46 year old Vikram Bhatt started making films way back in 1992. After a modest debut with Pooja Bhatt and Rahul Roy starrer Jaanam and then following it up with the likes of Mithun Chakraborty (Gunehgaar) and Saif Ali Khan–Kajol (Bambai Ka Babu), it took a Rs. 60 lacs film Fareb (with a relatively unknown cast comprising of Faraaz Khan, Suman Ranganathan, Milind Gunaji) to bring him his first success. A couple of years later, he proved that he was made for bigger things when he delivered a huge success with Aamir Khan (Ghulam). With a career that has seen lows and highs, he went on to deliver biggest horror film of all times, Raaz 3. Three years since the film’s release, he returns with Bhatt brothers and Emraan Hashmi for Mr. X. Obviously, expectations are good all over again. We get into a tete-a-tete.
A family film for Emraan Hashmi. Now that’s exciting at the pitching stage itself, isn’t it?
I think Emraan has reinvented himself with Mr. X. We all need to do that. I had a spate of horror films and honestly, I am tired of that. My last horror film was Raaz 3. Creature was not really a horror film per se. Now Mr. X is a film about an invisible man. Guess what, playing safe is the new risky today. If you do the same thing again, you won’t succeed. I made horror films, then made a 3D film (Haunted), then made a 3D film with stars (Raaz 3) – ab aur kitna karoonga iss space mein? Same way it works for Emraan. How many heroines will he kiss? How many times would he kiss? He is not young anymore, there are younger stars. You need to reinvent yourself.
When it comes to reinvention, was it also the Bhatt factor that made you go for Mr. X, since you had to deliver them something special all over again after Raaz 3?
Bhatt saab is not my friend but philosopher, guide and guru. I discuss a film’s plot and structure with him. We debate and argue. He has a way to challenge me what is best. Once the structure and emotional story is in place, it is much easier to get going. That was the case with Mr. X too. It took time to crack the idea and once that was done, it was a matter of putting scenes together.
But then films about superheroes are being made worldwide…..
I was sure this question was on the way (smiles). See, first and foremost, Mr. X is not a superhero film. Moreover, it cannot be and should not be compared to an Avengers or Spiderman. As a matter of fact, if I try to have a Spiderman in Hindi films then it won’t work. The space that Emraan is in Mr. X, it is where he is Krishna’s Arjun. There is a dialogue in the film where he makes this reference – kabhi kabhi krishna ko bhi arjun ki zaroorat padti hai. Now that emotional ethos of India cannot be in Avengers. In spite of having all the exposure, ultimately it is Shaktimaan that works because he is our guy. There is no point in aping someone because once you do attempt something like that, it doesn’t work.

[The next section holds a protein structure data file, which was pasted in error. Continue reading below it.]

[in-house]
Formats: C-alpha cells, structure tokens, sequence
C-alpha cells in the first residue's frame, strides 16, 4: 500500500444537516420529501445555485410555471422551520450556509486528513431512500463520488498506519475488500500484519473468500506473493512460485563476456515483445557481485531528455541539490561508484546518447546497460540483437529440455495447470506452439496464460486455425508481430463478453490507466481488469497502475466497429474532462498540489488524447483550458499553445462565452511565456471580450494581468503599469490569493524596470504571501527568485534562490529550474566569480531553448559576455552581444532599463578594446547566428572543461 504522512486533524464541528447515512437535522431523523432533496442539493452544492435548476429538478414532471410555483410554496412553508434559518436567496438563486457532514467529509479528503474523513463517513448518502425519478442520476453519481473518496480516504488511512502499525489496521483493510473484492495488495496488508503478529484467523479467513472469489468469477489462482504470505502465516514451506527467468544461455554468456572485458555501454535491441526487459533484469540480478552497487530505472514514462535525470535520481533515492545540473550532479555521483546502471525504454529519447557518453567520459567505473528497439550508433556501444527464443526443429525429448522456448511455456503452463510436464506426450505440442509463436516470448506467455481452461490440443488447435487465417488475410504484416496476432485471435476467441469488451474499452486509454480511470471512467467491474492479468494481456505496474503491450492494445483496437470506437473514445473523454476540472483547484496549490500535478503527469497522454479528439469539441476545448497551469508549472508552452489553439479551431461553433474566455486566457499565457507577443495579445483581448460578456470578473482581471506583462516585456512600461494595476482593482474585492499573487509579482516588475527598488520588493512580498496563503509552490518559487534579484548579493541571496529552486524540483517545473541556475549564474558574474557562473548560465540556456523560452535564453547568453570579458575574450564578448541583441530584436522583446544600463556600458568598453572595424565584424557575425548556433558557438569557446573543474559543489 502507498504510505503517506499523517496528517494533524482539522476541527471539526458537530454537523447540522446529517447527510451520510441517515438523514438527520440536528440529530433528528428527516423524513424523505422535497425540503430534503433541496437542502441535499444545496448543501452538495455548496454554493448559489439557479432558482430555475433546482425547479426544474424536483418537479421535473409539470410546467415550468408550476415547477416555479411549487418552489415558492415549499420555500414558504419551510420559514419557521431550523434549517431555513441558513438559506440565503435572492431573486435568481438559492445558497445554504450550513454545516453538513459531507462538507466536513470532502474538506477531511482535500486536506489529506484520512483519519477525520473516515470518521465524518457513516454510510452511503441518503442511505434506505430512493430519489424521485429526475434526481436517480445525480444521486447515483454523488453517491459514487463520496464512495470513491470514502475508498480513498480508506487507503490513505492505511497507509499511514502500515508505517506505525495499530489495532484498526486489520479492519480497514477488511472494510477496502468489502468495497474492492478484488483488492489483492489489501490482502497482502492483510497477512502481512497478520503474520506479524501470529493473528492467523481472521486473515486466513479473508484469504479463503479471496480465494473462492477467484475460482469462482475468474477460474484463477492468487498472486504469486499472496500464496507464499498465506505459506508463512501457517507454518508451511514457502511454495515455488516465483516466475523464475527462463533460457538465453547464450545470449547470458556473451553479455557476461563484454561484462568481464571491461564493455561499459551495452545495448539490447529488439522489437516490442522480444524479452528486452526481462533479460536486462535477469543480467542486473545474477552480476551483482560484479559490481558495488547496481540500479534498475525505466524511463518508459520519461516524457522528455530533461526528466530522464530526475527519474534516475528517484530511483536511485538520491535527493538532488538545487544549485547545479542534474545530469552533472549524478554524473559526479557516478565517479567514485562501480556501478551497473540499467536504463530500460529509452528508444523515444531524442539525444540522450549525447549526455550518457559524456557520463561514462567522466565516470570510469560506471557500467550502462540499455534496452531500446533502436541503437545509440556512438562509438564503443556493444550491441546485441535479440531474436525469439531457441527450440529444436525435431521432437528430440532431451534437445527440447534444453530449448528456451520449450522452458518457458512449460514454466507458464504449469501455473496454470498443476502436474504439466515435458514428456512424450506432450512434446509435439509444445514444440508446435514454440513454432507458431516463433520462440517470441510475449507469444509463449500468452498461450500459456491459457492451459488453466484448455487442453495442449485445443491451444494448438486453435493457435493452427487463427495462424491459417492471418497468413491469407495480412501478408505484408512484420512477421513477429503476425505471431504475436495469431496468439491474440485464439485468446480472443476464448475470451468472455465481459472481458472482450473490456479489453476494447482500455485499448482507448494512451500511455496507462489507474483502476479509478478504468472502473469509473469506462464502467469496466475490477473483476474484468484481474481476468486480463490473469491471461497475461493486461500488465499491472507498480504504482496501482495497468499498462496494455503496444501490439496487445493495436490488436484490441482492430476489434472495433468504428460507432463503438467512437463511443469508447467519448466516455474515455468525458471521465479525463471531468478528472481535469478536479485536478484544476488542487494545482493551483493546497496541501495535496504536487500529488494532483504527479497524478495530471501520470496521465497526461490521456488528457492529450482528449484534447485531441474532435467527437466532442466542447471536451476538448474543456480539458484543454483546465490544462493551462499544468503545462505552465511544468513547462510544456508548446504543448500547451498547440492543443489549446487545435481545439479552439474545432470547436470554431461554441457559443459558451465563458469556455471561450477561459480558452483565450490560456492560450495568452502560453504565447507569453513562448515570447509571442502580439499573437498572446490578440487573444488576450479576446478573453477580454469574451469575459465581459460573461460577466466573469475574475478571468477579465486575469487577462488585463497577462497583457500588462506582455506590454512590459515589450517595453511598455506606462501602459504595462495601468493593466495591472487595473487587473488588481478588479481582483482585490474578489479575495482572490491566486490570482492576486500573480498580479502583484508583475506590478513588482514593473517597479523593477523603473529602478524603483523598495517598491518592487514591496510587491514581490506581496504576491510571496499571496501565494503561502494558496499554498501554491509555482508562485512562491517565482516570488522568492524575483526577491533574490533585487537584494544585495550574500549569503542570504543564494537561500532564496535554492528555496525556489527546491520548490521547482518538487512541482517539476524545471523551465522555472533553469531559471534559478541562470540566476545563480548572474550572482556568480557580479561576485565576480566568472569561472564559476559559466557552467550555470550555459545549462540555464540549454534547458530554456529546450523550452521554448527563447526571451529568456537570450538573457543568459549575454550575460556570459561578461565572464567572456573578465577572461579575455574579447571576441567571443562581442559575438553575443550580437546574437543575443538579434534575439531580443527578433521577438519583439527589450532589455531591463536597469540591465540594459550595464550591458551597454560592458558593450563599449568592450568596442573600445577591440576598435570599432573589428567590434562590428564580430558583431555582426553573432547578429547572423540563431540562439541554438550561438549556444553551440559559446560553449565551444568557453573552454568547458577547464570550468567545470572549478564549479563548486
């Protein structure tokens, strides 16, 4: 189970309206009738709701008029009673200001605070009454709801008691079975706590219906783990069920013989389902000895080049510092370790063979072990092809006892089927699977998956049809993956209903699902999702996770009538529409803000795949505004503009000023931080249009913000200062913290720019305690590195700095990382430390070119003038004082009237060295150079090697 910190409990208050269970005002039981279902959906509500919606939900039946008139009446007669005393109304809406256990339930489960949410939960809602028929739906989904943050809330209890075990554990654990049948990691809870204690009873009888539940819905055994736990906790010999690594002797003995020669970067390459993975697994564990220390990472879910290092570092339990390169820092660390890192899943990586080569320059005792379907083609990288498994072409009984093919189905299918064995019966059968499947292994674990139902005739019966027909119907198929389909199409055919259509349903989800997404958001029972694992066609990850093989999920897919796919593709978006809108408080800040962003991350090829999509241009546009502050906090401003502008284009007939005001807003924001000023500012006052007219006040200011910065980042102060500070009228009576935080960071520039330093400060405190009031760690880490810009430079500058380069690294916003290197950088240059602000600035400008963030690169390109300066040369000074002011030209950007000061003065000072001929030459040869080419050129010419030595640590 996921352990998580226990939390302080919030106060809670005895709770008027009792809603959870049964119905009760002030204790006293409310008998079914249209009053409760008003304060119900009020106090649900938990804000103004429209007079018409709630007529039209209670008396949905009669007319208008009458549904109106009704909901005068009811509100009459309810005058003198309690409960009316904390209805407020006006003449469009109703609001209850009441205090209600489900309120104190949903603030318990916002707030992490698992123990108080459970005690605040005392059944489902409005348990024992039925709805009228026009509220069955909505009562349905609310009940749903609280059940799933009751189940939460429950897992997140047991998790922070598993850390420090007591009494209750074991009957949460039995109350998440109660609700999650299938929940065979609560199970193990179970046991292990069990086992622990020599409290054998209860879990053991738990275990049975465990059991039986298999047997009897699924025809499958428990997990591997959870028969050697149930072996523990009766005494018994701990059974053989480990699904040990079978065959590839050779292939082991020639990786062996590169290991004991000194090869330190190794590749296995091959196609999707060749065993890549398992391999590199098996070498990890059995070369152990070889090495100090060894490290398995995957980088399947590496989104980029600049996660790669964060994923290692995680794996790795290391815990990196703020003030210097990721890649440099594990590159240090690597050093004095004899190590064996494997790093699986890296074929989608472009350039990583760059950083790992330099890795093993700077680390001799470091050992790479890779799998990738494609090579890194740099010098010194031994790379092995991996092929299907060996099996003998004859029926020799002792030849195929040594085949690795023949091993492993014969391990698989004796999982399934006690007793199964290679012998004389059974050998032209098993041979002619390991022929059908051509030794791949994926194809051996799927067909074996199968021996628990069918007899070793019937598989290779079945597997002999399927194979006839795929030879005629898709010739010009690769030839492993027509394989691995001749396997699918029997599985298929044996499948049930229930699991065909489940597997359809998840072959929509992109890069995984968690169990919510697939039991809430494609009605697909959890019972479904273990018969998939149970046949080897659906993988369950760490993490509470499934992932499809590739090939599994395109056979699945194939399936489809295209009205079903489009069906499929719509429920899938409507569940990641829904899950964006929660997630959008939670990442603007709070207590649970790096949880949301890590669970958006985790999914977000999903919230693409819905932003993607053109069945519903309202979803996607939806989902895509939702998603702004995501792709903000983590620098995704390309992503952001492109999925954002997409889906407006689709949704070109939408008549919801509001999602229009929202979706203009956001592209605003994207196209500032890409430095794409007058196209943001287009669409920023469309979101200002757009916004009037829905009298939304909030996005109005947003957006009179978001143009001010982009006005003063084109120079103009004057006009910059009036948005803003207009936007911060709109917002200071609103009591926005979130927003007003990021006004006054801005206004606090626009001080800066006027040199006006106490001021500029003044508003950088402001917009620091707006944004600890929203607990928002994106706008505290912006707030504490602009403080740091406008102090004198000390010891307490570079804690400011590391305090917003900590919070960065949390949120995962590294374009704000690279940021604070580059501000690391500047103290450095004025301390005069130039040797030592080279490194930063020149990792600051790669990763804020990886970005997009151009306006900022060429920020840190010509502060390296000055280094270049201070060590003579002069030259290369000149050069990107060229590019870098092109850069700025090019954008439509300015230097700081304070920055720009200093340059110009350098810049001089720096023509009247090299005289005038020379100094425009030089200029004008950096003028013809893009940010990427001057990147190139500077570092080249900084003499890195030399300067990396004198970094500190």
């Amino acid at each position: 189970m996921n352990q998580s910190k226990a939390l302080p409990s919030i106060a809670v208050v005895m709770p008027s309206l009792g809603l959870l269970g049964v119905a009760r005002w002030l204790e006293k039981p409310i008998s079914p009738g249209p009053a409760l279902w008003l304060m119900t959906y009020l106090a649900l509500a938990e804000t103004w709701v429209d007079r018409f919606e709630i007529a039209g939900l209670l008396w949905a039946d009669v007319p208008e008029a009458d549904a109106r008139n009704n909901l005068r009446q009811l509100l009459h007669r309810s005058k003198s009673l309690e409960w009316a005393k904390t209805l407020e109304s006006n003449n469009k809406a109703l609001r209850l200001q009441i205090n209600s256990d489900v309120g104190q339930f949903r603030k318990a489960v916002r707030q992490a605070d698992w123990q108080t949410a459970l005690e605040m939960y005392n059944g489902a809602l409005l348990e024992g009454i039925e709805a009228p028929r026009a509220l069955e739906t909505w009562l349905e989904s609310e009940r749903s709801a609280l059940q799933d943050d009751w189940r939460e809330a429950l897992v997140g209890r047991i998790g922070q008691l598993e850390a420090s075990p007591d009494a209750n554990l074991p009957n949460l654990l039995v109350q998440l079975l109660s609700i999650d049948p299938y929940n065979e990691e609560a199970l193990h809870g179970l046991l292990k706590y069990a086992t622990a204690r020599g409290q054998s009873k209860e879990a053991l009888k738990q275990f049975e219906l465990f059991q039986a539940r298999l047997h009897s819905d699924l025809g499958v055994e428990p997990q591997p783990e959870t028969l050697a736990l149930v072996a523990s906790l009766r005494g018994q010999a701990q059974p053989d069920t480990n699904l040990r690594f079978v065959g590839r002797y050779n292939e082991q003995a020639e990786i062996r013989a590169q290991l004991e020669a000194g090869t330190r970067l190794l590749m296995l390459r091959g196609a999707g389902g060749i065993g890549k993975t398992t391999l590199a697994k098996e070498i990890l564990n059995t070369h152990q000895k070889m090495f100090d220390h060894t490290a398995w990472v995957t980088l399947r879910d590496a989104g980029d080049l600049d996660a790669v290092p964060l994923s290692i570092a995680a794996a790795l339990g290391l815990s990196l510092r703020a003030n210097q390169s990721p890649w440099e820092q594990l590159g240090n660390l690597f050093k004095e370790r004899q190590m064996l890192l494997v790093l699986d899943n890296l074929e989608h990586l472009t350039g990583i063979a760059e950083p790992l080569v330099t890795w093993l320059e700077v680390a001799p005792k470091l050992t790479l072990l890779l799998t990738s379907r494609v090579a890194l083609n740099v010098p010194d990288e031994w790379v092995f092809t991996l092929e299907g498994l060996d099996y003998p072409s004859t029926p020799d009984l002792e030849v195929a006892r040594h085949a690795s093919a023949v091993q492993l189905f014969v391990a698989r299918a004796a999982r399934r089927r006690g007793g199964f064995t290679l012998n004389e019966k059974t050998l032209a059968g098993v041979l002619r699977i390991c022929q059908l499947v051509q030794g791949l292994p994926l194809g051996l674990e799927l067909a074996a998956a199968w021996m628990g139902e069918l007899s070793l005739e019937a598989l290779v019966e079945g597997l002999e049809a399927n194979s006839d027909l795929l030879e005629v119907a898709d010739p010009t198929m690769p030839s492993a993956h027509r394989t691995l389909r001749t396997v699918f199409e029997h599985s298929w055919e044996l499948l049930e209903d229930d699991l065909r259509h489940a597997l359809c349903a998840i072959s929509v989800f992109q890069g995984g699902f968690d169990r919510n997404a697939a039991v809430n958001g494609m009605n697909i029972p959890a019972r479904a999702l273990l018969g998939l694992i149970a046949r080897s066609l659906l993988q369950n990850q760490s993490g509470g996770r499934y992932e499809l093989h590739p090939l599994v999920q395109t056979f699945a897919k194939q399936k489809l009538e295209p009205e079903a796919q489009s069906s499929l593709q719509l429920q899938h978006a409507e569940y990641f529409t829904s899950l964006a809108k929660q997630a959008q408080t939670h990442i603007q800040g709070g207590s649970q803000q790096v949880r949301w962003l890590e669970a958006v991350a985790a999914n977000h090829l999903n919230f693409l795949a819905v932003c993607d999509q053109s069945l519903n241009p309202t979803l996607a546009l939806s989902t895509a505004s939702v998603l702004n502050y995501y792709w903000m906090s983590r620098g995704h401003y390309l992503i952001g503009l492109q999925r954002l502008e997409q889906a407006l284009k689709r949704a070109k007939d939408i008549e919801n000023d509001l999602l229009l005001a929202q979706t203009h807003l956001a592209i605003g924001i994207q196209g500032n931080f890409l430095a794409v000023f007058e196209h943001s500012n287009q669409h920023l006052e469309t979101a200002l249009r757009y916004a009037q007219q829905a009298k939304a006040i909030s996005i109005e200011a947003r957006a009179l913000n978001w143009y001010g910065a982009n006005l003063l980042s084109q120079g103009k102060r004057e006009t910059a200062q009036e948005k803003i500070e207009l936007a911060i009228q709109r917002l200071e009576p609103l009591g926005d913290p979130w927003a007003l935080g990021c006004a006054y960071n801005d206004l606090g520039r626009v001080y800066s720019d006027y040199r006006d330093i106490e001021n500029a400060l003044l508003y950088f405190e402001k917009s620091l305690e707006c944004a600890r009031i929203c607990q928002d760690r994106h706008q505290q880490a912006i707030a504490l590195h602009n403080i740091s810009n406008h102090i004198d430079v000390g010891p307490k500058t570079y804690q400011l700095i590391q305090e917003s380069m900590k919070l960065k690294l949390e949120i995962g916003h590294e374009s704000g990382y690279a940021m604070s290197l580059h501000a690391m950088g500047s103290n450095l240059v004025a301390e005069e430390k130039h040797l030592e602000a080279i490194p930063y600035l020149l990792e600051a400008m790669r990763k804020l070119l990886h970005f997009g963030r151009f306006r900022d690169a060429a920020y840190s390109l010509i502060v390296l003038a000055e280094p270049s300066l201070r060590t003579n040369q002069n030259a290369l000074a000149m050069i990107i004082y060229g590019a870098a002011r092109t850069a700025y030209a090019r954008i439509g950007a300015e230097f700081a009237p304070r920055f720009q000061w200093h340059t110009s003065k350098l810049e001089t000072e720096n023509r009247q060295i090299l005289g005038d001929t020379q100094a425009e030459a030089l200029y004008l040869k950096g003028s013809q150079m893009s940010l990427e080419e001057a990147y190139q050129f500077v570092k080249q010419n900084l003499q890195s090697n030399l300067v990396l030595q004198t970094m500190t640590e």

However, the Mr. India reference cannot be ignored, right?
Mr. India reference is a function of your memory. I will give you an example. Look at the generation that saw Aashiqui 2. 70% of them haven’t seen Part I because it came in 1991. This generation wasn’t even born then. You remember everything that has happened in your lifetime but then cinema exists for much longer. HG Wells wrote Invisible Man decades ago. My grandfather made Mr. X in 1931. Then Nanabhai Bhatt made one Mr. X in 1957. Then came Mr. India in 1961 and then the most famous one in 1987. So if you look at it, every generation has its own invisible man.
So how about Mr. X?
Yes, my Mr. X is invisible and I don’t think comparison to Mr. India is bad because it is a good film. But then Mr. India came at a time when a superhero was seen as the superhero of children. I don’t think that is true today. Look at all these big ticket Hollywood action films being made today – whether it is Batman trilogy or Spiderman series, they are all dark. They are not meant for 4-5 year old kids; they are meant for the adult in the kid. Superhero reference has changed from the kid in you to the adult in you; it doesn’t talk down to the kids.
Since Mr. X is aimed at families, how does that play on screen?
To begin with, it is a very different from a couple of other Mr. X that have been made in the past, though the common theme is that it too is about a vigilante. Moreover, our film is a fabulous love story. As you know about the core plot of the film, Emraan and Amyra are playing anti-terrorist department agents. They are going to be married the next day but are put on a case urgently. The case is a ploy and Emraan is trapped. He goes into a refinery and there is a blast. Amyra thinks that he is dead but actually he is alive. He comes out, takes medicine for radiation and becomes invisible. He wants to take revenge but then Amyra doesn’t know that he is her lover. She just wants to protect those being terrorized by the invisible man. This is why, one of the earlier taglines that we had thought for the film read as – For His Love and Against His Love!